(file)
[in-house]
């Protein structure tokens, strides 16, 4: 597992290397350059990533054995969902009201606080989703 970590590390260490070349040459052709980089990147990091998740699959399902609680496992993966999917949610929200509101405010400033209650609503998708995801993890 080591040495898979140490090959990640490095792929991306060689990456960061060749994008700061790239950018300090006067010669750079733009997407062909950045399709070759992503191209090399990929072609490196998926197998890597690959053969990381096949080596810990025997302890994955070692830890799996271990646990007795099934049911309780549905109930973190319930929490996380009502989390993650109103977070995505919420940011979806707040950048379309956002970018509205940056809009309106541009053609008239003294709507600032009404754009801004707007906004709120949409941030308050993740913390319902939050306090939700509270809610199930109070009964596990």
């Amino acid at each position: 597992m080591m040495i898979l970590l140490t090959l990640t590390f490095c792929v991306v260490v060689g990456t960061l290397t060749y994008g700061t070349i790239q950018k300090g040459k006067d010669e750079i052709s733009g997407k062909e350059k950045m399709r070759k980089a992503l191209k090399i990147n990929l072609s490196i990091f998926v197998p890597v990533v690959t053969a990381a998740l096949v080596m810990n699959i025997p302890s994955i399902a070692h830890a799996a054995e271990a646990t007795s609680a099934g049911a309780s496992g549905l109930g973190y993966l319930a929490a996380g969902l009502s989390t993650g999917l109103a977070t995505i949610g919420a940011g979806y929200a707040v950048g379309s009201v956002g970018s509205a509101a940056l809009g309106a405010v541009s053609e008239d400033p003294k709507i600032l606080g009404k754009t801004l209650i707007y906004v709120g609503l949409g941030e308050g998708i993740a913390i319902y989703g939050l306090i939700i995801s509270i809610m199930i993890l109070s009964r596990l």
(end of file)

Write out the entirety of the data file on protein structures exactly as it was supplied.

[in-house]
């Protein structure tokens, strides 16, 4: 597992290397350059990533054995969902009201606080989703 970590590390260490070349040459052709980089990147990091998740699959399902609680496992993966999917949610929200509101405010400033209650609503998708995801993890 080591040495898979140490090959990640490095792929991306060689990456960061060749994008700061790239950018300090006067010669750079733009997407062909950045399709070759992503191209090399990929072609490196998926197998890597690959053969990381096949080596810990025997302890994955070692830890799996271990646990007795099934049911309780549905109930973190319930929490996380009502989390993650109103977070995505919420940011979806707040950048379309956002970018509205940056809009309106541009053609008239003294709507600032009404754009801004707007906004709120949409941030308050993740913390319902939050306090939700509270809610199930109070009964596990």
């Amino acid at each position: 597992m080591m040495i898979l970590l140490t090959l990640t590390f490095c792929v991306v260490v060689g990456t960061l290397t060749y994008g700061t070349i790239q950018k300090g040459k006067d010669e750079i052709s733009g997407k062909e350059k950045m399709r070759k980089a992503l191209k090399i990147n990929l072609s490196i990091f998926v197998p890597v990533v690959t053969a990381a998740l096949v080596m810990n699959i025997p302890s994955i399902a070692h830890a799996a054995e271990a646990t007795s609680a099934g049911a309780s496992g549905l109930g973190y993966l319930a929490a996380g969902l009502s989390t993650g999917l109103a977070t995505i949610g919420a940011g979806y929200a707040v950048g379309s009201v956002g970018s509205a509101a940056l809009g309106a405010v541009s053609e008239d400033p003294k709507i600032l606080g009404k754009t801004l209650i707007y906004v709120g609503l949409g941030e308050g998708i993740a913390i319902y989703g939050l306090i939700i995801s509270i809610m199930i993890l109070s009964r596990l």